This study has a number of limitations. Our findings come from a single institution, and our cohort of residents, although from 5 different graduating classes, was small (111 residents). Thus, our results may not be representative of all graduating residents in the United States. Comparison of all 7277 non-MGH first-time oral examination scores with the 111 MGH residents analyzed in this study (Fig. 1B) demonstrates a broad and continuous distribution of oral examination scores for each of the 2 groups, albeit with the MGH residents scoring higher on average than the national cohort. In addition, we did not have oral examination scores for 13 residents because they either chose to delay taking the oral examination or failed the written examination. This likely made the 111 graduates in the analysis more homogenous. Thus, the correlation between Zrel and ZPart 2 may be underestimated.
Clinical performance scores and ABA written examination scores each account for a component of the variance in ABA oral examination scores. Our ability to explain 25.3% of the variance in oral examination scores is quite similar in scale to other major predictors of job and academic performance. The large unexplained variance that remains indicates a need for future studies to help understand the origin of this remaining variance. The ABA is adding an Objective Structured Clinical Examination to its certification process in the future. Future studies can test whether this new component adds incremental value in explaining the variance in oral examination scores.
Name: Keith Baker, MD, PhD.
Contribution: This author helped to design the study, collect the data, perform the analysis, and prepare the manuscript.
Attestation: Keith Baker approved the final manuscript, attests to the integrity of the original data and the analysis reported in this manuscript, and is the archival author.
Conflicts of Interest: Keith Baker is an ABA oral examiner.
Name: Huaping Sun, PhD.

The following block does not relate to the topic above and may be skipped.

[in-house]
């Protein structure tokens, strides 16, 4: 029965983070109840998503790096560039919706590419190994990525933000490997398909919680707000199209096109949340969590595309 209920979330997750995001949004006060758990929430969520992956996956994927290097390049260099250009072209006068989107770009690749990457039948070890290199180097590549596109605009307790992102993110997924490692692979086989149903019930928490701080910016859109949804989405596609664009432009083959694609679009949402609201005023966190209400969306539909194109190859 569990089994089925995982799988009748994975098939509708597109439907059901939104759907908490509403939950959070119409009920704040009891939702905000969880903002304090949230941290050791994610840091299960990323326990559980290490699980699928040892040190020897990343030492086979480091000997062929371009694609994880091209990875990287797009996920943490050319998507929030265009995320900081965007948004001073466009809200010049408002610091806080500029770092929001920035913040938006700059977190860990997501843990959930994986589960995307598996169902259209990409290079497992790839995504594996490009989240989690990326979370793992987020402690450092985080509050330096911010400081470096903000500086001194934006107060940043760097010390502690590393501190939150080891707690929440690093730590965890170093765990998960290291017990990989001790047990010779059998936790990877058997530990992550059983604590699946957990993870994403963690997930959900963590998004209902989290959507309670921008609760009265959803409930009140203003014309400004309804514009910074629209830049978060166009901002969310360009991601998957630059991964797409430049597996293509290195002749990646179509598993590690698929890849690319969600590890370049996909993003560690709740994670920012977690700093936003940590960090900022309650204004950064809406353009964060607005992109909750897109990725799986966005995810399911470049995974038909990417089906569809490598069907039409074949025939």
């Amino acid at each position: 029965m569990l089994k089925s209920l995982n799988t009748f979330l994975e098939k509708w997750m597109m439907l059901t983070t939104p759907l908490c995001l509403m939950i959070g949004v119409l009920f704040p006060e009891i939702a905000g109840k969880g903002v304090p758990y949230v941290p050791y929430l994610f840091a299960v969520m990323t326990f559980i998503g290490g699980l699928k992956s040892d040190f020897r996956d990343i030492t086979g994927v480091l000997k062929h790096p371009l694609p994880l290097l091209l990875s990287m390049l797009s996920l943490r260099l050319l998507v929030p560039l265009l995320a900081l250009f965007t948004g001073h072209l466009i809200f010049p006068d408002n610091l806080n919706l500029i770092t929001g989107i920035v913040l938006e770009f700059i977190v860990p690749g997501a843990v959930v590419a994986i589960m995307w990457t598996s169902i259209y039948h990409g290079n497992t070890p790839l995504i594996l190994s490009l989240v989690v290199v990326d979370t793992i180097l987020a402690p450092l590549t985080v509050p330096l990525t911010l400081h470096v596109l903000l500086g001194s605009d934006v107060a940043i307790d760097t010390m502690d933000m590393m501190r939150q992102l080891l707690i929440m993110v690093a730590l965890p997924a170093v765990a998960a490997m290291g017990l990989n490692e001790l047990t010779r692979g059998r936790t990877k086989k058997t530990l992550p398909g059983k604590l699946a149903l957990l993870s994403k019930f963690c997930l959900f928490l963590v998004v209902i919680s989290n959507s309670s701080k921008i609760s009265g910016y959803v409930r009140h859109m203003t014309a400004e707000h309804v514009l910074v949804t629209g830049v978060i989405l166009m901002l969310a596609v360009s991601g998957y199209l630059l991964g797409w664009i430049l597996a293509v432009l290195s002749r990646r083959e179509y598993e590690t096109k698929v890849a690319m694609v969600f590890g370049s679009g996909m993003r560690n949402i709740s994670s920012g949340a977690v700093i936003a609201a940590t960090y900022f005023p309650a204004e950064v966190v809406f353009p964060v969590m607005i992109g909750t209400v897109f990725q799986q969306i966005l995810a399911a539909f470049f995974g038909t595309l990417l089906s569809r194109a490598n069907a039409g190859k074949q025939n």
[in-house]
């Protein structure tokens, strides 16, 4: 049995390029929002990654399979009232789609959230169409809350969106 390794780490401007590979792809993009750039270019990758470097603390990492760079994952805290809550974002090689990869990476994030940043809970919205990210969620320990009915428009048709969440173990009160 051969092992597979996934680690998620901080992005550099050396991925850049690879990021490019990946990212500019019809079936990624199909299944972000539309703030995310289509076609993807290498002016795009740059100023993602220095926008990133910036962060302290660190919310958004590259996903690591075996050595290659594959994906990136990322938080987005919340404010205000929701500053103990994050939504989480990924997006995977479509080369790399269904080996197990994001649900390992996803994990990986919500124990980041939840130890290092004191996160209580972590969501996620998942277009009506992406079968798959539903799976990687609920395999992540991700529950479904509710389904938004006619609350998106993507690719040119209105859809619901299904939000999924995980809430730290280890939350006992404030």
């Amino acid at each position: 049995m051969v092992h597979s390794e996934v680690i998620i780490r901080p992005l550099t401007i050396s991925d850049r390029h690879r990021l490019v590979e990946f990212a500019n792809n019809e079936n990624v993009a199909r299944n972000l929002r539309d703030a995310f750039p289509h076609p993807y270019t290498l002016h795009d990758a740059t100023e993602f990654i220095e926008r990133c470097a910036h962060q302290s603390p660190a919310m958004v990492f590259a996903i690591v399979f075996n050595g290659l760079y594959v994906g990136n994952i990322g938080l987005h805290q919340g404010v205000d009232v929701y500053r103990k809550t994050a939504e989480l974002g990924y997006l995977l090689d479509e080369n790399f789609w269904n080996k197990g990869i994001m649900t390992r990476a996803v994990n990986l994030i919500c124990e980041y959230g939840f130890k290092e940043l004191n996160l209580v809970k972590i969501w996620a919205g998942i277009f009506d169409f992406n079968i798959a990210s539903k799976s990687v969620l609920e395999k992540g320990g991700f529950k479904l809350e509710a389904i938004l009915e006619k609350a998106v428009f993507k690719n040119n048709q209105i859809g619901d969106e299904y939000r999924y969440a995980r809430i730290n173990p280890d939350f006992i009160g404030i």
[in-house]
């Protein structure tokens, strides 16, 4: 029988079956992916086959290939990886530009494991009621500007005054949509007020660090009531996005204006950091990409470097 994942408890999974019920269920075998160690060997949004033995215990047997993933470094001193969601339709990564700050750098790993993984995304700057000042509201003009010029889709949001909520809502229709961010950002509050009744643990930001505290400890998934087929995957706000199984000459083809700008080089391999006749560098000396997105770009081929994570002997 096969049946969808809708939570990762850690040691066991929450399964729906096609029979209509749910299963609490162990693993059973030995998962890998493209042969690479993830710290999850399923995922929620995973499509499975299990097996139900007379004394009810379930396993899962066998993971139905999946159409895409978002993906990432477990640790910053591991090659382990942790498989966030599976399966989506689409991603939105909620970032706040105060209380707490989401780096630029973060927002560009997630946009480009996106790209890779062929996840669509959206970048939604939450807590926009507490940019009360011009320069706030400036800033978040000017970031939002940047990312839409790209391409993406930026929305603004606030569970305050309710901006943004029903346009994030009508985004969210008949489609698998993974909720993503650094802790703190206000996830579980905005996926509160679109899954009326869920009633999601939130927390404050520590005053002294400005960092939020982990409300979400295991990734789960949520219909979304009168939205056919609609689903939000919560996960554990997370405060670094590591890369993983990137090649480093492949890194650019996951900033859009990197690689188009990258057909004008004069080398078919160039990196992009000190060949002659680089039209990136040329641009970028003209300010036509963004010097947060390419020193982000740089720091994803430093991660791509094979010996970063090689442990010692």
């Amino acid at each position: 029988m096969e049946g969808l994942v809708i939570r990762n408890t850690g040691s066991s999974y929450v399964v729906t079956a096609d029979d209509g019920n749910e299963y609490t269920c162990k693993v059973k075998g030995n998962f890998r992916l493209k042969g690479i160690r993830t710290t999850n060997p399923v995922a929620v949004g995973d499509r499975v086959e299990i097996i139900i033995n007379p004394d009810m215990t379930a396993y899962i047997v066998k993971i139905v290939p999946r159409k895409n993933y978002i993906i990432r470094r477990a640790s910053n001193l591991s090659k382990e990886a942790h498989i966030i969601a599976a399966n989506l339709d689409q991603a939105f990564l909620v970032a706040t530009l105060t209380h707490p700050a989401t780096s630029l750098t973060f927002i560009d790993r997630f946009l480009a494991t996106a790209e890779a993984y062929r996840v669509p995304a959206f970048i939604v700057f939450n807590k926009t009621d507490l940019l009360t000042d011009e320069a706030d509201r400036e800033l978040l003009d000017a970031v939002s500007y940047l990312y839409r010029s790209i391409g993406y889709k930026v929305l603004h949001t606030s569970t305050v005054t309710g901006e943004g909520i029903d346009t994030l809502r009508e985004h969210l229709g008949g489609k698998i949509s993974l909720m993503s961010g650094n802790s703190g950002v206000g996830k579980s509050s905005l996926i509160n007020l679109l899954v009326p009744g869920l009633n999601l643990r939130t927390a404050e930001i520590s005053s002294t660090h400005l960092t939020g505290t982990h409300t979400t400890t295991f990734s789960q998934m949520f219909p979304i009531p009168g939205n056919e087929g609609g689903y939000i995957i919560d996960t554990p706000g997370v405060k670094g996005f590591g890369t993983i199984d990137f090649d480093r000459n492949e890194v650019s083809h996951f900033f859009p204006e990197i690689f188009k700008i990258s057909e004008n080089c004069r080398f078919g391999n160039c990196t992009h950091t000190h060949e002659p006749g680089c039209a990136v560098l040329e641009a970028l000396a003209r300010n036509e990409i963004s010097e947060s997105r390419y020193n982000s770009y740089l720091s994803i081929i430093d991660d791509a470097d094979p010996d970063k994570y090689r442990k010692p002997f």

Contribution: This author helped to design the study, collect the data, perform the analysis, and prepare the manuscript.
Attestation: Huaping Sun approved the final manuscript and attests to the integrity of the original data and the analysis reported in this manuscript.
Conflicts of Interest: Huaping Sun is the Manager of Psychometrics and Research at the ABA.
Name: Ann Harman, PhD.
Contribution: This author helped to design the study, collect the data, perform the analysis, and prepare the manuscript.
Attestation: Ann Harman approved the final manuscript and attests to the integrity of the original data and the analysis reported in this manuscript.
Conflicts of Interest: Ann Harman is the Chief Assessment Officer at the ABA.
Name: K. Trudy Poon, MS.
Contribution: This author helped to design the study, perform the analysis, and prepare the manuscript.
Attestation: K. Trudy Poon approved the final manuscript.
Conflicts of Interest: None.
Name: James P. Rathmell, MD.
Contribution: This author helped to design the study and prepare the manuscript.
Attestation: James P. Rathmell approved the final manuscript.
Conflicts of Interest: James P. Rathmell is an ABA oral examiner and ABA Director.
This manuscript was handled by: Franklin Dexter, MD, PhD.
The authors thank the MGH faculty members who took time to evaluate MGH residents and the ABA oral examiners who later evaluated these same residents.